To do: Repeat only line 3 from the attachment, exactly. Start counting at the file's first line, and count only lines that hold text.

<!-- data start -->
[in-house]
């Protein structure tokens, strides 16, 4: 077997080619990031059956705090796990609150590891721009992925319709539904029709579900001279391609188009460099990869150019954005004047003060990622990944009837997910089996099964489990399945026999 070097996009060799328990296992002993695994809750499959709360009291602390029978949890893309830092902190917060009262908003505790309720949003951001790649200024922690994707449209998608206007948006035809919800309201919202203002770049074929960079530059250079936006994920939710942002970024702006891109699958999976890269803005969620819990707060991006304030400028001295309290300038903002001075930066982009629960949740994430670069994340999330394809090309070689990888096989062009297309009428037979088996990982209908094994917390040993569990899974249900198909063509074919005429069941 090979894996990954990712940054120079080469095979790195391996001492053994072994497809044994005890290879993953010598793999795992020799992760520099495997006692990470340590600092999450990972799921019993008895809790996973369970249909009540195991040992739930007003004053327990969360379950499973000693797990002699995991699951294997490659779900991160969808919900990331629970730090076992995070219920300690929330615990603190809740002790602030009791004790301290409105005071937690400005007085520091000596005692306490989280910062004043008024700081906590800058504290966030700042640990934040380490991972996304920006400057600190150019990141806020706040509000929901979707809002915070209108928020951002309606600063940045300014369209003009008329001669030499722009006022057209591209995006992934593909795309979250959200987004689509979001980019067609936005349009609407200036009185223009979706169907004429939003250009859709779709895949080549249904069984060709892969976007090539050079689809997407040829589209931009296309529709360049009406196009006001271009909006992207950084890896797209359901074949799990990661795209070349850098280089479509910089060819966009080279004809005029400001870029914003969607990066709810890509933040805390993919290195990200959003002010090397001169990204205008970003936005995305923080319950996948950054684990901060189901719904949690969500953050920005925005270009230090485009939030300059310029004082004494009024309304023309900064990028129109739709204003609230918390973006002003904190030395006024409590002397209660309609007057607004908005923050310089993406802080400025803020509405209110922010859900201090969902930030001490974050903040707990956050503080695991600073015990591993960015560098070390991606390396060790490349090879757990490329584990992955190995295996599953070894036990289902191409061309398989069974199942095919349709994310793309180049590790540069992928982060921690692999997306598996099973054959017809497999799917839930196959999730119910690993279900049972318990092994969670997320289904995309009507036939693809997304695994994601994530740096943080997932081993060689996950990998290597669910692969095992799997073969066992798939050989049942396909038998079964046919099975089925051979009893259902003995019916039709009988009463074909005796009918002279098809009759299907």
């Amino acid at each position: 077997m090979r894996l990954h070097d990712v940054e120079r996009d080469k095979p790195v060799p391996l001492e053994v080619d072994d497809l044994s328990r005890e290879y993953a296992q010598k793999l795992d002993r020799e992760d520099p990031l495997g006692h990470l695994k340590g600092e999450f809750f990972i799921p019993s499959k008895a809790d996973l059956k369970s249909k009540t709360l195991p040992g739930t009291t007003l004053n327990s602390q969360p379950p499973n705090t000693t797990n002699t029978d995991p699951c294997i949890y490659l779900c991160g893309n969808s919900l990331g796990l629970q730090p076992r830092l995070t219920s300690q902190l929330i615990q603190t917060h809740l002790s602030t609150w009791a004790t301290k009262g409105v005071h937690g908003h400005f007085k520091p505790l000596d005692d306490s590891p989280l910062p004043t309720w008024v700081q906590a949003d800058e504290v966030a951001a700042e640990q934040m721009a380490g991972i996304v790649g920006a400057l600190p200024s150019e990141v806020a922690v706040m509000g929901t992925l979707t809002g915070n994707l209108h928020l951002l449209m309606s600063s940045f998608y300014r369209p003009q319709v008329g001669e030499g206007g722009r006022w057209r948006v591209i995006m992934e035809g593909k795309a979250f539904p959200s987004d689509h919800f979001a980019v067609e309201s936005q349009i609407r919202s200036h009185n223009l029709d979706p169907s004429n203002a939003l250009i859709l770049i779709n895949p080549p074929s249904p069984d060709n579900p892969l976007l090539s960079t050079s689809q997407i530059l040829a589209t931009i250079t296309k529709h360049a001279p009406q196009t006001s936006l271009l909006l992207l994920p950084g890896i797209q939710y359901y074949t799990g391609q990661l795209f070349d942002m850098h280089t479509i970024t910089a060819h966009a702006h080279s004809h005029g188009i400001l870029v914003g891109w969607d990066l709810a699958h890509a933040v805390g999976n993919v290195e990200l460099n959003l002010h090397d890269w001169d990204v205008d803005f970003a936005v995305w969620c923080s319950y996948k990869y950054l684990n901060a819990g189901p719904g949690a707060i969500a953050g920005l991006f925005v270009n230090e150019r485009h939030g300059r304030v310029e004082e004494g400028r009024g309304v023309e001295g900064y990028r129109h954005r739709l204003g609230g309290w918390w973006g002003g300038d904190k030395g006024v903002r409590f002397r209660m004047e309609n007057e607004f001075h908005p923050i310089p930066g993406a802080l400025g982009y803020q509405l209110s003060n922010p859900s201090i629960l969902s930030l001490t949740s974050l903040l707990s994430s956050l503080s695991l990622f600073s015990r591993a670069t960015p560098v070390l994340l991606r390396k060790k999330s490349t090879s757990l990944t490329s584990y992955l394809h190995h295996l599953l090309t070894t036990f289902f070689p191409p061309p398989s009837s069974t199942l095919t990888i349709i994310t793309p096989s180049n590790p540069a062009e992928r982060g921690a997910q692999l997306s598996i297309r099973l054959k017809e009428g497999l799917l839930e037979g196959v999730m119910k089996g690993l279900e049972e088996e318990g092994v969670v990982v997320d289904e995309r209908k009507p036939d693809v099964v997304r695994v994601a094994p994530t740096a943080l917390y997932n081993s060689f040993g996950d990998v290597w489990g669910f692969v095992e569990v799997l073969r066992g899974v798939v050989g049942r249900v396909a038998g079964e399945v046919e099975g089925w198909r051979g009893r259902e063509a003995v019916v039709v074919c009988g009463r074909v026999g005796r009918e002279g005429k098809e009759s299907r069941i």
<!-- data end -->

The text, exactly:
């Amino acid at each position: 077997m090979r894996l990954h070097d990712v940054e120079r996009d080469k095979p790195v060799p391996l001492e053994v080619d072994d497809l044994s328990r005890e290879y993953a296992q010598k793999l795992d002993r020799e992760d520099p990031l495997g006692h990470l695994k340590g600092e999450f809750f990972i799921p019993s499959k008895a809790d996973l059956k369970s249909k009540t709360l195991p040992g739930t009291t007003l004053n327990s602390q969360p379950p499973n705090t000693t797990n002699t029978d995991p699951c294997i949890y490659l779900c991160g893309n969808s919900l990331g796990l629970q730090p076992r830092l995070t219920s300690q902190l929330i615990q603190t917060h809740l002790s602030t609150w009791a004790t301290k009262g409105v005071h937690g908003h400005f007085k520091p505790l000596d005692d306490s590891p989280l910062p004043t309720w008024v700081q906590a949003d800058e504290v966030a951001a700042e640990q934040m721009a380490g991972i996304v790649g920006a400057l600190p200024s150019e990141v806020a922690v706040m509000g929901t992925l979707t809002g915070n994707l209108h928020l951002l449209m309606s600063s940045f998608y300014r369209p003009q319709v008329g001669e030499g206007g722009r006022w057209r948006v591209i995006m992934e035809g593909k795309a979250f539904p959200s987004d689509h919800f979001a980019v067609e309201s936005q349009i609407r919202s200036h009185n223009l029709d979706p169907s004429n203002a939003l250009i859709l770049i779709n895949p080549p074929s249904p069984d060709n579900p892969l976007l090539s960079t050079s689809q997407i530059l040829a589209t931009i250079t296309k529709h360049a001279p009406q196009t006001s936006l271009l909006l992207l994920p950084g890896i797209q939710y359901y074949t799990g391609q990661l795209f070349d942002m850098h280089t479509i970024t910089a060819h966009a702006h080279s004809h005029g188009i400001l870029v914003g891109w969607d990066l709810a699958h890509a933040v805390g999976n993919v290195e990200l460099n959003l002010h090397d890269w001169d990204v205008d803005f970003a936005v995305w969620c923080s319950y996948k990869y950054l684990n901060a819990g189901p719904g949690a707060i969500a953050g920005l991006f925005v270009n230090e150019r485009h939030g300059r304030v310029e004082e004494g400028r009024g309304v023309e001295g900064y990028r129109h954005r739709l204003g609230g309290w918390w973006g002003g300038d904190k030395g006024v903002r409590f002397r209660m004047e309609n007057e607004f001075h908005p923050i310089p930066g993406a802080l400025g982009y803020q509405l209110s003060n922010p859900s201090i629960l969902s930030l001490t949740s974050l903040l707990s994430s956050l503080s695991l990622f600073s015990r591993a670069t960015p560098v070390l994340l991606r390396k060790k999330s490349t090879s757990l990944t490329s584990y992955l394809h190995h295996l599953l090309t070894t036990f289902f070689p191409p061309p398989s009837s069974t199942l095919t990888i349709i994310t793309p096989s180049n590790p540069a062009e992928r982060g921690a997910q692999l997306s598996i297309r099973l054959k017809e009428g497999l799917l839930e037979g196959v999730m119910k089996g690993l279900e049972e088996e318990g092994v969670v990982v997320d289904e995309r209908k009507p036939d693809v099964v997304r695994v994601a094994p994530t740096a943080l917390y997932n081993s060689f040993g996950d990998v290597w489990g669910f692969v095992e569990v799997l073969r066992g899974v798939v050989g049942r249900v396909a038998g079964e399945v046919e099975g089925w198909r051979g009893r259902e063509a003995v019916v039709v074919c009988g009463r074909v026999g005796r009918e002279g005429k098809e009759s299907r069941i």